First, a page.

Five years ago, I, too, ended up writing about “How do I see myself in five years?” for my graduation essay. Some of the job interviews I had seemed very interested in knowing what I wanted to do vs who I’d want to be.
Back then, I only had a vague idea of where I would be. I also just happened to be one of those post-college, pre-adult 20-somethings who were just trying to figure out the next steps in their lives. That year, I finally got my diploma after 5 years and a semester in college. Failing some courses and pushing back my studies, I had to spend an extra semester to formally finish my University degree. I was not really doing well in my Engineering degree so no sugar coating on that one.
A few months before graduation, however, I already got my one-way ticket to Japan, like how any sane college student living with their parents would do. Apparently, grades didn’t matter to them and all it took was my attempt to build a sign language translator for them to give me an offer. It was only a matter of time before I overhauled my entire life from being my parents’ dependent.
You see, I also made sure I was being extra honest with myself before moving some 3,000 km up north. I didn’t know where I would be, but I knew who I want to be. Three weeks after getting my diploma, I came out to my mother, the first person on the planet to officially know. I wasn’t sure if it was the relief of leaving the country, the relief of finally finishing my degree, or my mom literally walking in on me and my then partner on a date that gave me the extra push to come out. Among other things, I just knew it was time.
Slowly, I came out to my closest friends, my sister, my cousin, my family, and everyone that I cared about. That was becoming my new reality. I thought that I owed them my reality before deciding to move to Tokyo. Five years ago, I did a major overhaul of my life. If you asked me back then if I would have a slight clue on where I’d be now, I would have given you nothing. I was on a fresh canvas, on my way to building a new life.
But it would be a shame if I didn’t tell you that a lot could happen in a year, let alone five years. A global pandemic was certainly not one of those. I thought I’d be at least more ready for more things. I thought I’d at least be more careful. The last five years — cue Jason Robert Brown — had taught me that if anything, life is not a race.
However, it is a daunting challenge when you are in the middle of staying in the past and moving forward. Or in my case, my life back in the Philippines and my life now in Japan. Two different selves trying to understand each other.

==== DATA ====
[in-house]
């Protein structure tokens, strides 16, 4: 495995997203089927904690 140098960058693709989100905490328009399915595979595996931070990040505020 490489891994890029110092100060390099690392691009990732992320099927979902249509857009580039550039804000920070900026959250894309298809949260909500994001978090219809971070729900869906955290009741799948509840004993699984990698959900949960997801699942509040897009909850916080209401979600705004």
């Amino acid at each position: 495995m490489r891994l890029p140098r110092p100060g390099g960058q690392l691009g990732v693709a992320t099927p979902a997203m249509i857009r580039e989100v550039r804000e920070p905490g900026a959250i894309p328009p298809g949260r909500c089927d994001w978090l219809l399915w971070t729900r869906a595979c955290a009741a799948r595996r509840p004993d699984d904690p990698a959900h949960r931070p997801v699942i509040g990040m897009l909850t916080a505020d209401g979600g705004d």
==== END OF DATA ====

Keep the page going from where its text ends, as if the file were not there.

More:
It’s not a simple situation of outgrowing one another; it’s an interaction between what is and what was. It is the kind of transition that I inevitably became unaware of simply for not being 100% in place. A limbo where I’m stuck in two parallel linearities that occasionally converge once or twice a year for the holidays.
I’ve never been an adult in the Philippines, but I’ve also never felt like Japan truly is home. It’s about time I admit that to myself. Comfort is not the grand answer to the question “Where is home?” There is so much more than that. Naturally, at 27, the thing you end up asking yourself is “Where to next?”
It’s already been half a year since my 5th year anniversary in Japan, and it hasn’t really changed anything. I spent most of last year at home, making coffee and waiting for the sunset so I can start my next Netflix binge. When I say “last year,” I want to say 2019, not the prolonged suffering of 2020 where we were all just in suspended animation of sourdough and anti-government protests. At this point I don’t which one’s going to kill me first: the virus or the government.
My biggest fear now is not losing time because of the pandemic, but being stuck in the same loop even after it. The cycle of asking “Where to next?” without realizing I prayed hard for where I am now. The fear of not being kind to myself because the steps I have made didn’t do anything for the world.
There’s this sort of anticipated guilt and grief during the pandemic that I can’t simply put my head into. Guilt because I am still alive, and my life is still well sustained amid all of this. Grief because of the collective suffering that’s being amplified in our echo chambers. Guilt because my only suffering is loneliness and boredom. Grief because you had to check in on your friends who have lost their loved ones consecutively.
It is the cycle of wanting to get rid of the sadness that comes with grief, and then feeling guilty at the very first chance of relief. Whatever comes first, you’ll just end up as drained as the next person. Consoling is a mere interaction of acknowledgement that, I, too, don’t have what it takes to keep it together.
I really hoped this essay would have ended with “I finally made it” or a grand life update about doing something new. But alas, it’s far from that. Like everyone else in the world right now, my responsibility is to keep on surviving and to keep on being kind to myself while we all figure out what to do next.